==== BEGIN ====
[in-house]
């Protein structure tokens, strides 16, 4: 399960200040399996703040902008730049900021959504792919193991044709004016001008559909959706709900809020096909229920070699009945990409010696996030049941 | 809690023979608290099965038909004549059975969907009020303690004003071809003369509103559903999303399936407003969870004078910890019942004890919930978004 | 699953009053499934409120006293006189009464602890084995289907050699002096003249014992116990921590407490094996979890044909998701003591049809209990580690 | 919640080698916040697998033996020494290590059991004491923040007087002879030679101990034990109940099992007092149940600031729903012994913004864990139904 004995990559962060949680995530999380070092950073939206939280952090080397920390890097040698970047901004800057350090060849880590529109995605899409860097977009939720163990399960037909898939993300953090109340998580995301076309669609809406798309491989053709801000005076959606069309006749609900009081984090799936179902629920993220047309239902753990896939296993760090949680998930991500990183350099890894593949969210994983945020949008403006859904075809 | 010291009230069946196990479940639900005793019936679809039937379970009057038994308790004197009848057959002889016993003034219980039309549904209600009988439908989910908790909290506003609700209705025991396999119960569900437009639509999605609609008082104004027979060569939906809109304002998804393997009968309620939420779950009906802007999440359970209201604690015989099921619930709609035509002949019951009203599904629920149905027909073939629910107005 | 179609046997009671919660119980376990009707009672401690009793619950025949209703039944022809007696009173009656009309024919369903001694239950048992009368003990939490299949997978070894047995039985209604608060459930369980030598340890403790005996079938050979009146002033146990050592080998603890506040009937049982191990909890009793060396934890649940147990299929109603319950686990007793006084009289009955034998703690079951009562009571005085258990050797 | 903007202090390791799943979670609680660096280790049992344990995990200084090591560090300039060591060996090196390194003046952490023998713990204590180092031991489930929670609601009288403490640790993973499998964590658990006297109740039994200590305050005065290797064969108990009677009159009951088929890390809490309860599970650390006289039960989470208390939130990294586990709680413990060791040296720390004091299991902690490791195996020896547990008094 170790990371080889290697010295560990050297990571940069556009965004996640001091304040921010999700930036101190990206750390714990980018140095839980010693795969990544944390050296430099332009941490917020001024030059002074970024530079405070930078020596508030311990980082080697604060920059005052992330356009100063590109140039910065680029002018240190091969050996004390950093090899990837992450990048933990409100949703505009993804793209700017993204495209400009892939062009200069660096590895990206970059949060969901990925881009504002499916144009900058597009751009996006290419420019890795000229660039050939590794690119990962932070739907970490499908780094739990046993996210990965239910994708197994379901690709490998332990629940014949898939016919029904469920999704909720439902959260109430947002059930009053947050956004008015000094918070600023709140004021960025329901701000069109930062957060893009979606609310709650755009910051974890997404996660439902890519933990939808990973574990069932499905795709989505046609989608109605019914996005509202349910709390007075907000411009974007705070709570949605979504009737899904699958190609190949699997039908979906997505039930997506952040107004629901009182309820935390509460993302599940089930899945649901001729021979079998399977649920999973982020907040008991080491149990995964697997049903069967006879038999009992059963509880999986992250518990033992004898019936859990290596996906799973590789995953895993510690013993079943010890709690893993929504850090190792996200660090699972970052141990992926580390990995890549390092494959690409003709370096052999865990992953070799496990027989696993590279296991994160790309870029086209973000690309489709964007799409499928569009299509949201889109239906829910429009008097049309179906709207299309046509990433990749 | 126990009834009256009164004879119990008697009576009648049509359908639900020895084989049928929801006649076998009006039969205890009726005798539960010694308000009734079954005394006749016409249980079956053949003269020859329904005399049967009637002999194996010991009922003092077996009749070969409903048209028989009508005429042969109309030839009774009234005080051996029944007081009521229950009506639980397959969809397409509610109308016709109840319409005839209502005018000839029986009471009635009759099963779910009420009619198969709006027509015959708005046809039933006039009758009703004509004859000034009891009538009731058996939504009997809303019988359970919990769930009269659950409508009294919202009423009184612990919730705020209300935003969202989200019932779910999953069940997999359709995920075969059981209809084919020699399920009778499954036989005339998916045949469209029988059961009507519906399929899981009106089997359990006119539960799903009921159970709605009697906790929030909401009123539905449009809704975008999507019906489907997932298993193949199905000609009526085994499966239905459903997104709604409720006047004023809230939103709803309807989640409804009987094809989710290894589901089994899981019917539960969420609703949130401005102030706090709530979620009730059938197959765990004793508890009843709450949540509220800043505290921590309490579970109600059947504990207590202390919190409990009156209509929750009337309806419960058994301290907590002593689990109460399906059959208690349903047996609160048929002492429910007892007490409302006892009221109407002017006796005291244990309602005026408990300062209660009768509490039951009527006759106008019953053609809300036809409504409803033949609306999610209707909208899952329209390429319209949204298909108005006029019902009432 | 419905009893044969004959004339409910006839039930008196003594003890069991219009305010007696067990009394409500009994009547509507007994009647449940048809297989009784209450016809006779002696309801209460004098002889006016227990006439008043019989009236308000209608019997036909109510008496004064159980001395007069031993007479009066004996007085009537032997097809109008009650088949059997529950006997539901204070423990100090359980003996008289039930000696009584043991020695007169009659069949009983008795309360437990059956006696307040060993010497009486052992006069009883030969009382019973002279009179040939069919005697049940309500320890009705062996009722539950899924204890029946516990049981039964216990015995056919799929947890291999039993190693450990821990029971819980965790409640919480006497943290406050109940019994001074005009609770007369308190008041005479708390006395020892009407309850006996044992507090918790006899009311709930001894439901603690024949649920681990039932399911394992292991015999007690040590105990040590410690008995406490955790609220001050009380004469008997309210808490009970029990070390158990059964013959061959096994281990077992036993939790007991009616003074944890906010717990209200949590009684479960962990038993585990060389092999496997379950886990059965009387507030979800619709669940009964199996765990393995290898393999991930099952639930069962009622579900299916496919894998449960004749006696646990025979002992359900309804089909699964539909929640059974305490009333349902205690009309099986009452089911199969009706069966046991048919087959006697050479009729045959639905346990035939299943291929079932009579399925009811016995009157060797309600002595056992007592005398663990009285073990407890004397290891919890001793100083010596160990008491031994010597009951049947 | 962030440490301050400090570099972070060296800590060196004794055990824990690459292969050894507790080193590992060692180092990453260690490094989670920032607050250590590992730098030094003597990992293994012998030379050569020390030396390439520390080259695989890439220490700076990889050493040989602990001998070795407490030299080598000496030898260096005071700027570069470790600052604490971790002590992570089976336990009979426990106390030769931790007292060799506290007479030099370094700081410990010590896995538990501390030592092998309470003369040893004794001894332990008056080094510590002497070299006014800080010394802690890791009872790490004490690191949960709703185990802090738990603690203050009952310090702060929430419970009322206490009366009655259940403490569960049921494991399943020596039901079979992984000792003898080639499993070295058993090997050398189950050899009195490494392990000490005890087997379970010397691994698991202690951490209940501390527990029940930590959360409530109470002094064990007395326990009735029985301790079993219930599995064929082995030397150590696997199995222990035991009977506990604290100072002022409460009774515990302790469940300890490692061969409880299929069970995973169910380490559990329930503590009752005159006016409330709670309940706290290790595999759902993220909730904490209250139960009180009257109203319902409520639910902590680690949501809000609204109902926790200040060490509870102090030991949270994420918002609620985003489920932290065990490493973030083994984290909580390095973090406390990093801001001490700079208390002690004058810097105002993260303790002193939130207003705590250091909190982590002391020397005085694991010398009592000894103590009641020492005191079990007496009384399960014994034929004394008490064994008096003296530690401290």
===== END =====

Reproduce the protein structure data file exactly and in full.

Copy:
[in-house]
């Protein structure tokens, strides 16, 4: 399960200040399996703040902008730049900021959504792919193991044709004016001008559909959706709900809020096909229920070699009945990409010696996030049941 | 809690023979608290099965038909004549059975969907009020303690004003071809003369509103559903999303399936407003969870004078910890019942004890919930978004 | 699953009053499934409120006293006189009464602890084995289907050699002096003249014992116990921590407490094996979890044909998701003591049809209990580690 | 919640080698916040697998033996020494290590059991004491923040007087002879030679101990034990109940099992007092149940600031729903012994913004864990139904 004995990559962060949680995530999380070092950073939206939280952090080397920390890097040698970047901004800057350090060849880590529109995605899409860097977009939720163990399960037909898939993300953090109340998580995301076309669609809406798309491989053709801000005076959606069309006749609900009081984090799936179902629920993220047309239902753990896939296993760090949680998930991500990183350099890894593949969210994983945020949008403006859904075809 | 010291009230069946196990479940639900005793019936679809039937379970009057038994308790004197009848057959002889016993003034219980039309549904209600009988439908989910908790909290506003609700209705025991396999119960569900437009639509999605609609008082104004027979060569939906809109304002998804393997009968309620939420779950009906802007999440359970209201604690015989099921619930709609035509002949019951009203599904629920149905027909073939629910107005 | 179609046997009671919660119980376990009707009672401690009793619950025949209703039944022809007696009173009656009309024919369903001694239950048992009368003990939490299949997978070894047995039985209604608060459930369980030598340890403790005996079938050979009146002033146990050592080998603890506040009937049982191990909890009793060396934890649940147990299929109603319950686990007793006084009289009955034998703690079951009562009571005085258990050797 | 903007202090390791799943979670609680660096280790049992344990995990200084090591560090300039060591060996090196390194003046952490023998713990204590180092031991489930929670609601009288403490640790993973499998964590658990006297109740039994200590305050005065290797064969108990009677009159009951088929890390809490309860599970650390006289039960989470208390939130990294586990709680413990060791040296720390004091299991902690490791195996020896547990008094 170790990371080889290697010295560990050297990571940069556009965004996640001091304040921010999700930036101190990206750390714990980018140095839980010693795969990544944390050296430099332009941490917020001024030059002074970024530079405070930078020596508030311990980082080697604060920059005052992330356009100063590109140039910065680029002018240190091969050996004390950093090899990837992450990048933990409100949703505009993804793209700017993204495209400009892939062009200069660096590895990206970059949060969901990925881009504002499916144009900058597009751009996006290419420019890795000229660039050939590794690119990962932070739907970490499908780094739990046993996210990965239910994708197994379901690709490998332990629940014949898939016919029904469920999704909720439902959260109430947002059930009053947050956004008015000094918070600023709140004021960025329901701000069109930062957060893009979606609310709650755009910051974890997404996660439902890519933990939808990973574990069932499905795709989505046609989608109605019914996005509202349910709390007075907000411009974007705070709570949605979504009737899904699958190609190949699997039908979906997505039930997506952040107004629901009182309820935390509460993302599940089930899945649901001729021979079998399977649920999973982020907040008991080491149990995964697997049903069967006879038999009992059963509880999986992250518990033992004898019936859990290596996906799973590789995953895993510690013993079943010890709690893993929504850090190792996200660090699972970052141990992926580390990995890549390092494959690409003709370096052999865990992953070799496990027989696993590279296991994160790309870029086209973000690309489709964007799409499928569009299509949201889109239906829910429009008097049309179906709207299309046509990433990749 | 126990009834009256009164004879119990008697009576009648049509359908639900020895084989049928929801006649076998009006039969205890009726005798539960010694308000009734079954005394006749016409249980079956053949003269020859329904005399049967009637002999194996010991009922003092077996009749070969409903048209028989009508005429042969109309030839009774009234005080051996029944007081009521229950009506639980397959969809397409509610109308016709109840319409005839209502005018000839029986009471009635009759099963779910009420009619198969709006027509015959708005046809039933006039009758009703004509004859000034009891009538009731058996939504009997809303019988359970919990769930009269659950409508009294919202009423009184612990919730705020209300935003969202989200019932779910999953069940997999359709995920075969059981209809084919020699399920009778499954036989005339998916045949469209029988059961009507519906399929899981009106089997359990006119539960799903009921159970709605009697906790929030909401009123539905449009809704975008999507019906489907997932298993193949199905000609009526085994499966239905459903997104709604409720006047004023809230939103709803309807989640409804009987094809989710290894589901089994899981019917539960969420609703949130401005102030706090709530979620009730059938197959765990004793508890009843709450949540509220800043505290921590309490579970109600059947504990207590202390919190409990009156209509929750009337309806419960058994301290907590002593689990109460399906059959208690349903047996609160048929002492429910007892007490409302006892009221109407002017006796005291244990309602005026408990300062209660009768509490039951009527006759106008019953053609809300036809409504409803033949609306999610209707909208899952329209390429319209949204298909108005006029019902009432 | 419905009893044969004959004339409910006839039930008196003594003890069991219009305010007696067990009394409500009994009547509507007994009647449940048809297989009784209450016809006779002696309801209460004098002889006016227990006439008043019989009236308000209608019997036909109510008496004064159980001395007069031993007479009066004996007085009537032997097809109008009650088949059997529950006997539901204070423990100090359980003996008289039930000696009584043991020695007169009659069949009983008795309360437990059956006696307040060993010497009486052992006069009883030969009382019973002279009179040939069919005697049940309500320890009705062996009722539950899924204890029946516990049981039964216990015995056919799929947890291999039993190693450990821990029971819980965790409640919480006497943290406050109940019994001074005009609770007369308190008041005479708390006395020892009407309850006996044992507090918790006899009311709930001894439901603690024949649920681990039932399911394992292991015999007690040590105990040590410690008995406490955790609220001050009380004469008997309210808490009970029990070390158990059964013959061959096994281990077992036993939790007991009616003074944890906010717990209200949590009684479960962990038993585990060389092999496997379950886990059965009387507030979800619709669940009964199996765990393995290898393999991930099952639930069962009622579900299916496919894998449960004749006696646990025979002992359900309804089909699964539909929640059974305490009333349902205690009309099986009452089911199969009706069966046991048919087959006697050479009729045959639905346990035939299943291929079932009579399925009811016995009157060797309600002595056992007592005398663990009285073990407890004397290891919890001793100083010596160990008491031994010597009951049947 | 962030440490301050400090570099972070060296800590060196004794055990824990690459292969050894507790080193590992060692180092990453260690490094989670920032607050250590590992730098030094003597990992293994012998030379050569020390030396390439520390080259695989890439220490700076990889050493040989602990001998070795407490030299080598000496030898260096005071700027570069470790600052604490971790002590992570089976336990009979426990106390030769931790007292060799506290007479030099370094700081410990010590896995538990501390030592092998309470003369040893004794001894332990008056080094510590002497070299006014800080010394802690890791009872790490004490690191949960709703185990802090738990603690203050009952310090702060929430419970009322206490009366009655259940403490569960049921494991399943020596039901079979992984000792003898080639499993070295058993090997050398189950050899009195490494392990000490005890087997379970010397691994698991202690951490209940501390527990029940930590959360409530109470002094064990007395326990009735029985301790079993219930599995064929082995030397150590696997199995222990035991009977506990604290100072002022409460009774515990302790469940300890490692061969409880299929069970995973169910380490559990329930503590009752005159006016409330709670309940706290290790595999759902993220909730904490209250139960009180009257109203319902409520639910902590680690949501809000609204109902926790200040060490509870102090030991949270994420918002609620985003489920932290065990490493973030083994984290909580390095973090406390990093801001001490700079208390002690004058810097105002993260303790002193939130207003705590250091909190982590002391020397005085694991010398009592000894103590009641020492005191079990007496009384399960014994034929004394008490064994008096003296530690401290």